ICC Still Conducts Supervisory Actions, Despite The Covid-19 Pandemi.

Though DKI Jakarta being the site of Headquarter of the Indonesia Competition Commission (ICC) has imposed Large-Scale Social Restrictions (PSBB), ICC continues working to supervise competition conducted by business actors. The supervision is conducted especially for business actors engaging in staple commodities, including sugar, rice, beef and chicken, eggs, and so on. For this purpose, ICC has carried out various data collection activities related to such staples.

“ICC deems that in the current Covid-19 emergency period, the availability of staples and medical devices at reasonable prices to meet the needs of the community is extremely crucial. Very high price spikes constitute an entry point for our law enforcement efforts. We therefore have collected data related to the prices and supply of basic commodities to the Government and various parties,” explained one of the ICC members, Guntur S. Saragih.

In conducting such supervision, ICC has established coordination in terms of data collection with the Ministry of Agriculture, the Ministry of Trade, the Secretariat of the Staples Market Monitoring System, the Statistics Indonesia, and the Corruption Eradication Commission. ICC is also in the process of collecting data on 250 business actors in such various staples. Sugar is the main priority currently handled by ICC.

“Based on one of our internal studies, we found that there are problems related to the high price of sugar amid the community. Even in the market, retail business actors limit the amount of sugar that can be purchased by consumers. Other staples in general have yet to show excessive price hikes. The increases can occur due to the problems with inaccurate national production data, logistical constraints during the Covid-19 outbreak, and the behaviors of business actors themselves,” said Guntur.

Guntur explained, the national sugar demand until Eid al-Fitr or Lebaran this year could reach 1.14 million tons. Out of this amount, approximately 650 thousand tons were filled with the stock of last year, while the rest (around 500 thousand tons) was obtained from imports. Therefore, the timing for the issuance of import approval becomes important in influencing market prices. The Ministry of Trade itself on March 3, 2020 had issued Import Permit (SPI) in the amount  of 438.8 thousand tons for red crystal sugar which is used as raw material for white crystal sugar for consumption.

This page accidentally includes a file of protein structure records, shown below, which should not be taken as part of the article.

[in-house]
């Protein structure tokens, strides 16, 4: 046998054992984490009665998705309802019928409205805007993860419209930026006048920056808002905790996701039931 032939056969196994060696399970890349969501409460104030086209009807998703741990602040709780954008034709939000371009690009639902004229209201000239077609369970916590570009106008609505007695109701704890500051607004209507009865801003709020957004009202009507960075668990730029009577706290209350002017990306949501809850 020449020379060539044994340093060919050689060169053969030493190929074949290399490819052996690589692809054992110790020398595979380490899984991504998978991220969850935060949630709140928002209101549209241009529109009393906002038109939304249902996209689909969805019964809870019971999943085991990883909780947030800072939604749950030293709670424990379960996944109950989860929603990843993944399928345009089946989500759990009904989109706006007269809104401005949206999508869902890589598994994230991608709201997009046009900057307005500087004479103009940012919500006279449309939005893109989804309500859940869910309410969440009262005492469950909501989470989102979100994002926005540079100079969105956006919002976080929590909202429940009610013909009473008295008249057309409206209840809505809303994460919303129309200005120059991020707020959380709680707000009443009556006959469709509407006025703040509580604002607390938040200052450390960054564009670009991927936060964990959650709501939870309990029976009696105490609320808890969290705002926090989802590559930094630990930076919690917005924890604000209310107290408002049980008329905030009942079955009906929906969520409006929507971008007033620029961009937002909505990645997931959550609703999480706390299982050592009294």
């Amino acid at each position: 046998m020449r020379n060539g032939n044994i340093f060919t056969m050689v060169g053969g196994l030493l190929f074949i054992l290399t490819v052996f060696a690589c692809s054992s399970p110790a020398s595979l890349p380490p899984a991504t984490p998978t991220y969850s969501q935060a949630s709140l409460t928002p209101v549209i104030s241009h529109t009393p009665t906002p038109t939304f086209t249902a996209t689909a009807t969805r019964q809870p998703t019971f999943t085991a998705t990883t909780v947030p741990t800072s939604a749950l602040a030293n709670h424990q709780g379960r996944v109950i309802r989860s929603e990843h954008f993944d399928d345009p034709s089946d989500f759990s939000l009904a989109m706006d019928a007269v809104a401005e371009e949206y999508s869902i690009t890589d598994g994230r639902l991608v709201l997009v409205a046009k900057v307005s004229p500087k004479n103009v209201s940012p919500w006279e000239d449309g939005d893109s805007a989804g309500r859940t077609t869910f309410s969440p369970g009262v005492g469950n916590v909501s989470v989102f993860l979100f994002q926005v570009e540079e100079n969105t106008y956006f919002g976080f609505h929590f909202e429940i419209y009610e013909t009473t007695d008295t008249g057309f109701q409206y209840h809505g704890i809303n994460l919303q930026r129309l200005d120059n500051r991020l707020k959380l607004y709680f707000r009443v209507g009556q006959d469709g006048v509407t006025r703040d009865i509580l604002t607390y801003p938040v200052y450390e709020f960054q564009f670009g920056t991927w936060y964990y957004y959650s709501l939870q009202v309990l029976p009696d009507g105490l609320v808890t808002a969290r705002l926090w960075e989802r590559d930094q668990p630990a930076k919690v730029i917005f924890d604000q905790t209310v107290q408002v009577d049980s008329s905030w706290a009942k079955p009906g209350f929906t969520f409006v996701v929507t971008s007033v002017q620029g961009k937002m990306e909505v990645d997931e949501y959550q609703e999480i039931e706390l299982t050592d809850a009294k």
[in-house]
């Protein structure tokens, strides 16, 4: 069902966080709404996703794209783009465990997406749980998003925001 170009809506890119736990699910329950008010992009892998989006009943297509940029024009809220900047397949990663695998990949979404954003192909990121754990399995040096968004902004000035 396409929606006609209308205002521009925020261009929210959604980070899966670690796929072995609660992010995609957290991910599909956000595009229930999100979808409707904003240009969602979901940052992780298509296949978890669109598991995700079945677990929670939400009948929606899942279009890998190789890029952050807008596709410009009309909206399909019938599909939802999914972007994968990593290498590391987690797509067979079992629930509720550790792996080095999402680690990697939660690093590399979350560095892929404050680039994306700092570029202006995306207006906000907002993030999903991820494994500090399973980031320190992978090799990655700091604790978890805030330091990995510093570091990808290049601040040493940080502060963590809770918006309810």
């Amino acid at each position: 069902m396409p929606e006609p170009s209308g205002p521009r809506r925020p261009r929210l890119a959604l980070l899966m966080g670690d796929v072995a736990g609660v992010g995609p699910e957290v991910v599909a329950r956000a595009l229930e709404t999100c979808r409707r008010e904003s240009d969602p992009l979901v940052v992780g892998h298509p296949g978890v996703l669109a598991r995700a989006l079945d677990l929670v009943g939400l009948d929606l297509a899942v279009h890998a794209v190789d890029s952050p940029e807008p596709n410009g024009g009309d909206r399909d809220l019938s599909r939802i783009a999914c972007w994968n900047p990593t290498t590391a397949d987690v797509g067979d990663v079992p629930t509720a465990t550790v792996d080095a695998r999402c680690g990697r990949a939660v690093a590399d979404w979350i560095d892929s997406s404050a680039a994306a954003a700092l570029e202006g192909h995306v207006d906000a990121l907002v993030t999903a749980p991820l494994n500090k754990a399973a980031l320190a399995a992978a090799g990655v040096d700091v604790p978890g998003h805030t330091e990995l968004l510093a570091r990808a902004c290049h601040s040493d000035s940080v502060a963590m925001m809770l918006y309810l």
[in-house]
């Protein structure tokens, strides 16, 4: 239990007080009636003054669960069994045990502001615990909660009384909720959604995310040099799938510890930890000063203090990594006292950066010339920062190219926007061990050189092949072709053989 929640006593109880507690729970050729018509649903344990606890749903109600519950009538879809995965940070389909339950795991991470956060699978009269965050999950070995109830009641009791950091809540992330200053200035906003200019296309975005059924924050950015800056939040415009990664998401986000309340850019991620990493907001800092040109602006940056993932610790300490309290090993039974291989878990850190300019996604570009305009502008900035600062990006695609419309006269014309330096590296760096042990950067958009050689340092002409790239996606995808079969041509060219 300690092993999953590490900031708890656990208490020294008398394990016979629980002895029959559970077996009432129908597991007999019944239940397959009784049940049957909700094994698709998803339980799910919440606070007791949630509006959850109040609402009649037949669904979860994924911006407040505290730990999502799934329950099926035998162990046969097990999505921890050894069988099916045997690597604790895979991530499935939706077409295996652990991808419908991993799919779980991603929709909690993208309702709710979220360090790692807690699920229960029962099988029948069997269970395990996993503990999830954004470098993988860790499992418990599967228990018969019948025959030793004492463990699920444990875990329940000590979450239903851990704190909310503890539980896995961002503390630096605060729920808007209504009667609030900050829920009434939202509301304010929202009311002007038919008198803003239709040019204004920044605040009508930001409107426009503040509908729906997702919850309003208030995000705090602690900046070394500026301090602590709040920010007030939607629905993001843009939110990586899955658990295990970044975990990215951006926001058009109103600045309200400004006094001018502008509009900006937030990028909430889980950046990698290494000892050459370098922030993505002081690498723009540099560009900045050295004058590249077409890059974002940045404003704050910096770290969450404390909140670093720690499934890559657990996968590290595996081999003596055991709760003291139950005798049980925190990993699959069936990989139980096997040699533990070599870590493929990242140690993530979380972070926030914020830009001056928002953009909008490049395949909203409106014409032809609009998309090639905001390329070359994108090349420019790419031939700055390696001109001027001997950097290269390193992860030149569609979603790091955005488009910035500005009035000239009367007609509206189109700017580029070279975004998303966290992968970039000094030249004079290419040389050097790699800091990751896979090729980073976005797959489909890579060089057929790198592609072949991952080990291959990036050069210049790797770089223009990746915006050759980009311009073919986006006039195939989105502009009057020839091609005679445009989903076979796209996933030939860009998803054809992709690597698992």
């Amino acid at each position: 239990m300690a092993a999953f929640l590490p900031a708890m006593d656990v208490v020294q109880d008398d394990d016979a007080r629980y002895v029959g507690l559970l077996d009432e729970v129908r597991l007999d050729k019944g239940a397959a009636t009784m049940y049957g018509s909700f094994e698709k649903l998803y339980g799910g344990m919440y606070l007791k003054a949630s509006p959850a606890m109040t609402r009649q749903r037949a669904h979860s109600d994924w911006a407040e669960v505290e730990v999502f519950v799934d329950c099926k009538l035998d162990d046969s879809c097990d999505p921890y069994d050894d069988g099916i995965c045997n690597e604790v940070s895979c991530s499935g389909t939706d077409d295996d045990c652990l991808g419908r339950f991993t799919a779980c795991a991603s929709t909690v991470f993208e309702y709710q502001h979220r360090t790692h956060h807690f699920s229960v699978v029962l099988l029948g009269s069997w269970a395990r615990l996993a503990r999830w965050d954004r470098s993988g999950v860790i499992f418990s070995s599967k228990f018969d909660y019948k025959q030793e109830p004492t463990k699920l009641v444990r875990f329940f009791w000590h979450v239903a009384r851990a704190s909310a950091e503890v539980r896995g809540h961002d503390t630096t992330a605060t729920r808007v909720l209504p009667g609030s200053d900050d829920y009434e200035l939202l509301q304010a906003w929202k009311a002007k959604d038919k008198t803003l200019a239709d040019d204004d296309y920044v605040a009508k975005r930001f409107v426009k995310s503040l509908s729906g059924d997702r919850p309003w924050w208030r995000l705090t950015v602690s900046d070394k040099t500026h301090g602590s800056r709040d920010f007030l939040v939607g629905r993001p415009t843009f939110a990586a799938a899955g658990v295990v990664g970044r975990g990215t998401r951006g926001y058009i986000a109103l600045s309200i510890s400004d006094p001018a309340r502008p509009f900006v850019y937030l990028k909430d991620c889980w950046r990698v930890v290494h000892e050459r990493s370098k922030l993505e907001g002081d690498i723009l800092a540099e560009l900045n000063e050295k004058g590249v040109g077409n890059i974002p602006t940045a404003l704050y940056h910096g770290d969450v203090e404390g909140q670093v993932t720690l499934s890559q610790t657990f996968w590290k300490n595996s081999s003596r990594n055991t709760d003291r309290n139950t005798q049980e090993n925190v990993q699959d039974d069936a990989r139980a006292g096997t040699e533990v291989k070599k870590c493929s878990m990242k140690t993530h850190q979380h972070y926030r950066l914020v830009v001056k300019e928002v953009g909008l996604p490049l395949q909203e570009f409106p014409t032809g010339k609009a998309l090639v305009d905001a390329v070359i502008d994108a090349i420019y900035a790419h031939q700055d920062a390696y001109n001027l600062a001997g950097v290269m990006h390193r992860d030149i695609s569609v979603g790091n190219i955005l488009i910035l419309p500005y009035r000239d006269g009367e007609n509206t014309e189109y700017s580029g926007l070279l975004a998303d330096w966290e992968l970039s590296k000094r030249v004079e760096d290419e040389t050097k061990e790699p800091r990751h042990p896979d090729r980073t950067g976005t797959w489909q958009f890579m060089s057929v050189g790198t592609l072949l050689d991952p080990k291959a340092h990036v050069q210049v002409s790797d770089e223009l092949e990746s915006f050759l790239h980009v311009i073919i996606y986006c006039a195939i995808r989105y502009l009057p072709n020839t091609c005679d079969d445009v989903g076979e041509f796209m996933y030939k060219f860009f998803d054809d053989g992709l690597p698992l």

“We consider that the amount of sugar import quota in the import agreement should be adequate. However, since the expenditure was rather late, only a few were realized. The government should have issued the permit earlier, because the raft of needs have been known since the beginning of the year,” explained Guntur.

This lack of supply has resulted in the price of sugar in all provinces being above the highest retail price at the consumer level since March 24, 2020. On average, based on the data from the National Strategic Food Price Information Center (PIHPS), sugar prices are in the range of Rp18,000/kg in traditional markets, far above the Highest Retail Price at the consumer level being worth Rp12,500/kg.

Therefore, the Government should encourage the realization of imports. If necessary, the Government provides financial assistance so that the Logistic Affairs Board (Bulog) or State-Owned Enterprises (BUMN) can immediately realize the import of sugar in a short time.

ICC hopes that such realization will take place in the soonest possible time in order to avoid the high price of sugar and to anticipate the losses of sugar cane farmers who will harvest their sugar canes in the second semester. If imports are delayed and do occur when the sugar cane farmers harvest their crops, they will be affected by the fall of the selling price of the sugar canes at the farmer level.